| In the early days of the 20th Century when electricity was produced
primarily from the power of moving water, Georgia Power built its first power
plants along the waterways of the northeast Georgia mountains. These plants
were developed to meet the state's growing demand for electricity.
After these projects were completed, Georgia Power began a land management program to preserve the natural beauty of the area surrounding the lakes. Later, Georgia Power gave the public access to these mountain lakes and forests by opening many recreation areas. The company maintains these facilities for the enjoyment of the public.
Today, the hydroelectric plants provide a relatively small percentage of Georgia Power's total electricity production, but continue to be an important part of the company's generation mix. Georgia Power's six north Georgia lakes are Lake Burton, Lake Seed, Lake Rabun, Tallulah Lake, Lake Tugalo and Lake Yonah. These lakes, different in size and recreational opportunities, draw thousands of visitors each year. No matter what the season, the North Georgia lakes and mountains provide a splendid backdrop for boating, biking, camping, fishing and hiking.
Lake Rabun, like Lake Burton and Lake Seed, is just a short drive from historic Clayton, Ga. The 835-acre lake has facilities for boating and fishing as well as camping and lodging. Nacoochee Park is just one of the recreation areas along Lake Rabun's 25 miles of shoreline. Located on the north end of the lake, Nacoochee Park is a great place to picnic or just relax.
Tallulah Falls Lake
The Tallulah Gorge State Park
Located on the north rim of the Tallulah Gorge, the interpretive center is a great focal point for your mountain venture. The exhibits in the center explain many intriguing facts about the production of electricity, the plants and wildlife of the region and the history and culture of the early settlers.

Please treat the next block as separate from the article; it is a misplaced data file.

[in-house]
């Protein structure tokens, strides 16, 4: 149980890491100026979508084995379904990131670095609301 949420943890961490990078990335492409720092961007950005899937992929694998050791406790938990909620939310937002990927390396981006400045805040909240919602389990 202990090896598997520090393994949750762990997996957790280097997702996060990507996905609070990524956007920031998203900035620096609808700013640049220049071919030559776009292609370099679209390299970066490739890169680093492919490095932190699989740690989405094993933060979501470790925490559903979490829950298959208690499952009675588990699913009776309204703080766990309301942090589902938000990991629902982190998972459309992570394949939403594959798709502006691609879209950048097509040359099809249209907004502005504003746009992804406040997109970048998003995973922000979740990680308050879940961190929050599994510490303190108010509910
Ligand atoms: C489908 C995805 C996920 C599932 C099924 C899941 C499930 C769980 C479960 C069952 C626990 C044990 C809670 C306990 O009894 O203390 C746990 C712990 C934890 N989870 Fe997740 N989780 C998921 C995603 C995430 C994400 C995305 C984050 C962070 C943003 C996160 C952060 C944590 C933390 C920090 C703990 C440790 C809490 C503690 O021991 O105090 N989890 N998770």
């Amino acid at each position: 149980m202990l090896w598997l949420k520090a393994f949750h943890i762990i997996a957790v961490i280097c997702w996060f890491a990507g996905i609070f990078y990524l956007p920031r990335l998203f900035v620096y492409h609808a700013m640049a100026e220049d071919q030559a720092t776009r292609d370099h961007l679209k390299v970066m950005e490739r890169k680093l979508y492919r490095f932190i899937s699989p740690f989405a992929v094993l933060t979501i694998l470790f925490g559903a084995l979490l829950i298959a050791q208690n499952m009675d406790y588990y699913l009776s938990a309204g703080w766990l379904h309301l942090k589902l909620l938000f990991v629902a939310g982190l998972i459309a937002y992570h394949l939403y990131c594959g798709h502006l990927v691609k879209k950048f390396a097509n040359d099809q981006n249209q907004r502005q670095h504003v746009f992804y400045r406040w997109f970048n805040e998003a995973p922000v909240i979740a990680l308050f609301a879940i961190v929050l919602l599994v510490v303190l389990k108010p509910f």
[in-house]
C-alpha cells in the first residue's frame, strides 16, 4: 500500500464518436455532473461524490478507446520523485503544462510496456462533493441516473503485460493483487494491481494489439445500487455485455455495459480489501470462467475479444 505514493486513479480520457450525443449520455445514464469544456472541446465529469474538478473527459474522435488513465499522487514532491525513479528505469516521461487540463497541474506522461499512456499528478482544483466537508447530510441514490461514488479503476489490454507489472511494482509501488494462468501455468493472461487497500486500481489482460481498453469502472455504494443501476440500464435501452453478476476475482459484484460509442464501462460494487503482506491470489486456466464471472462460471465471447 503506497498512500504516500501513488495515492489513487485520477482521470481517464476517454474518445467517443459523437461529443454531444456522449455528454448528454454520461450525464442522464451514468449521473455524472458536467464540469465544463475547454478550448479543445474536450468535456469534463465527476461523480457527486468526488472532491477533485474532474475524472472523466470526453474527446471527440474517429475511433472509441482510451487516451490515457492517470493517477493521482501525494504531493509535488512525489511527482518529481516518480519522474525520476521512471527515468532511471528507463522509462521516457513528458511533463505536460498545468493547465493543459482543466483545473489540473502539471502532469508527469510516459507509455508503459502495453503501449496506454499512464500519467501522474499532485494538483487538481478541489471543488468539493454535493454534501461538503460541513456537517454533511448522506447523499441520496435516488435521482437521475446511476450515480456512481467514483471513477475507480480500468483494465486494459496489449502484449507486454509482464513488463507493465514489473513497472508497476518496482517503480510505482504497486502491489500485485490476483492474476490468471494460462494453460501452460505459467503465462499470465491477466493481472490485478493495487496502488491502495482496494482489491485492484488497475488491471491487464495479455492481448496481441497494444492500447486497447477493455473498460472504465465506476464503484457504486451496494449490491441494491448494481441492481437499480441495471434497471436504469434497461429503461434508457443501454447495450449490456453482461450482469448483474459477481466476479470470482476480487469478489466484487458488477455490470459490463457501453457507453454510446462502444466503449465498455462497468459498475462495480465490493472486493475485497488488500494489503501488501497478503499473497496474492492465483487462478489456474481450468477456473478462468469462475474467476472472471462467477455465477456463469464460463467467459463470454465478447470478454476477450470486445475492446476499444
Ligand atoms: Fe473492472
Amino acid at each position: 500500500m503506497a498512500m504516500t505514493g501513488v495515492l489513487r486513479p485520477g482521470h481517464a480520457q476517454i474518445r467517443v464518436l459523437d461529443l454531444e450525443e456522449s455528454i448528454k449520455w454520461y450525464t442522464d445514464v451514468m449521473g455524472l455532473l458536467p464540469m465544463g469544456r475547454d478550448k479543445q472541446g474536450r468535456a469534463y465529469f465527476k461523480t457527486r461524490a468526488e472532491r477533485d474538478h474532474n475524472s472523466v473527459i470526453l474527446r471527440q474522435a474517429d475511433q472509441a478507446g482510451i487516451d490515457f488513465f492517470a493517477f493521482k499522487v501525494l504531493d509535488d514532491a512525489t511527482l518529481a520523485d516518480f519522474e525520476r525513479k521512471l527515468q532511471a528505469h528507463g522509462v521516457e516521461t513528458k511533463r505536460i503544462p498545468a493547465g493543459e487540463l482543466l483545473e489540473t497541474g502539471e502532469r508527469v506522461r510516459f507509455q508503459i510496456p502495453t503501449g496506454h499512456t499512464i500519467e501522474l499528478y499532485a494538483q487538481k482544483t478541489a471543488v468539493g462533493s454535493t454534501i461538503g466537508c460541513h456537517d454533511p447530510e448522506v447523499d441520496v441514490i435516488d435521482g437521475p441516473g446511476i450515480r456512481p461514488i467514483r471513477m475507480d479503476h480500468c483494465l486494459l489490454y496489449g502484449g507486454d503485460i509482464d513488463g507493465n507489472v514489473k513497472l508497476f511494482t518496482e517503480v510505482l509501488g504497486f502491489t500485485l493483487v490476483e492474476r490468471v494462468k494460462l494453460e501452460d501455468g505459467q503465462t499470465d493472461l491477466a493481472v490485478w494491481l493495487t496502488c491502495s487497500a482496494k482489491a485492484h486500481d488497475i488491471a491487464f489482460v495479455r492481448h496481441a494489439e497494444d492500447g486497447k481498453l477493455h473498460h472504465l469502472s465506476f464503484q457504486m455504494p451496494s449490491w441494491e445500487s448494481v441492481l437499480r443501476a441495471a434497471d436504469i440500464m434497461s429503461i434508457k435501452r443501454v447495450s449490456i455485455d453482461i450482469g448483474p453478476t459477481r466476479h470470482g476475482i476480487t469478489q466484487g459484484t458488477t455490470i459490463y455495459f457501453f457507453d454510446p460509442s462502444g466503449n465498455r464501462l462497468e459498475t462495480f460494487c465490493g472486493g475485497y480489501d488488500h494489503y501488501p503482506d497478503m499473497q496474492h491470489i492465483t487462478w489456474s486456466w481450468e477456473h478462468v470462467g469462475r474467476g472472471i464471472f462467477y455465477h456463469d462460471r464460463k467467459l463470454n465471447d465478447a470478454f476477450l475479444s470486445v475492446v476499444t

The park has picnic tables, restrooms and a white sand beach. A well-equipped playground provides fun for young visitors while lighted tennis courts and a big playing field attract all age groups.
The covered pavilion with a stage and dressing rooms is a perfect place for a gathering of family and friends or for performances and crafts to share with others. A small fee reserves the pavilion for your activities. The park, with it's many native trees and shrubs, has three trails. One circles a small pond where ducks and other water fowl often can be seen.
The Terrora Trail starts at the Old Tallulah Falls Jail and meanders around the edges of the Tallulah Lake. The North Rim Trail is the most visited of all. With its breathtaking views of the Tallulah Gorge and its water falls, this trail helps you to understand the unique beauty of this area.
The Terrora Campground, located on the north side of the Gorge, has 50 campsites that are fully equipped with electricity and water hook ups, tables and grills, with hot showers available in the comfort station. There is a playground and a pavilion for camper's use. A resident camp host oversees the campground during the summer.
Other recreation areas provided by Georgia Power are shown on the map. Trips to these areas and to other nearby scenic attractions add to your mountain fun.
The park's breathtaking views of the surrounding gorge and mountain area and the new interpretive center make it an excellent choice as a family vacation destination.
Accommodations and Activities
|Jones Bridge Park||*||*|
|Tallulah River Ramp||*||*|
|Hall's Boat Ramp||*||*||*||*|
|Tallulah Gorge State Park||*||*||*||*||*||*||*||*||*||*||*||*||*||*||*||*|